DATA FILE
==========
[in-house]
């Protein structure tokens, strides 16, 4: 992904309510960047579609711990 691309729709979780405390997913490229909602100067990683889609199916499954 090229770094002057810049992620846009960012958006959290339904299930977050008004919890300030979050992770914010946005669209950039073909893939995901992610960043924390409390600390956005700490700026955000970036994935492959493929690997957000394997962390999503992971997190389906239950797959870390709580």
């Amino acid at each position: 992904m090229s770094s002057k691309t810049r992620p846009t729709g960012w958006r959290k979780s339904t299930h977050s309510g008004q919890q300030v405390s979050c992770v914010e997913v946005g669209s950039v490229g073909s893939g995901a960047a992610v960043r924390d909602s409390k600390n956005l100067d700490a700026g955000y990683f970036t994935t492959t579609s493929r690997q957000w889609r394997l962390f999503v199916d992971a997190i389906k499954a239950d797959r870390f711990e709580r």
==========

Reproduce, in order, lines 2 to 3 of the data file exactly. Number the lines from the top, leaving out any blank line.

């Protein structure tokens, strides 16, 4: 992904309510960047579609711990 691309729709979780405390997913490229909602100067990683889609199916499954 090229770094002057810049992620846009960012958006959290339904299930977050008004919890300030979050992770914010946005669209950039073909893939995901992610960043924390409390600390956005700490700026955000970036994935492959493929690997957000394997962390999503992971997190389906239950797959870390709580």
């Amino acid at each position: 992904m090229s770094s002057k691309t810049r992620p846009t729709g960012w958006r959290k979780s339904t299930h977050s309510g008004q919890q300030v405390s979050c992770v914010e997913v946005g669209s950039v490229g073909s893939g995901a960047a992610v960043r924390d909602s409390k600390n956005l100067d700490a700026g955000y990683f970036t994935t492959t579609s493929r690997q957000w889609r394997l962390f999503v199916d992971a997190i389906k499954a239950d797959r870390f711990e709580r």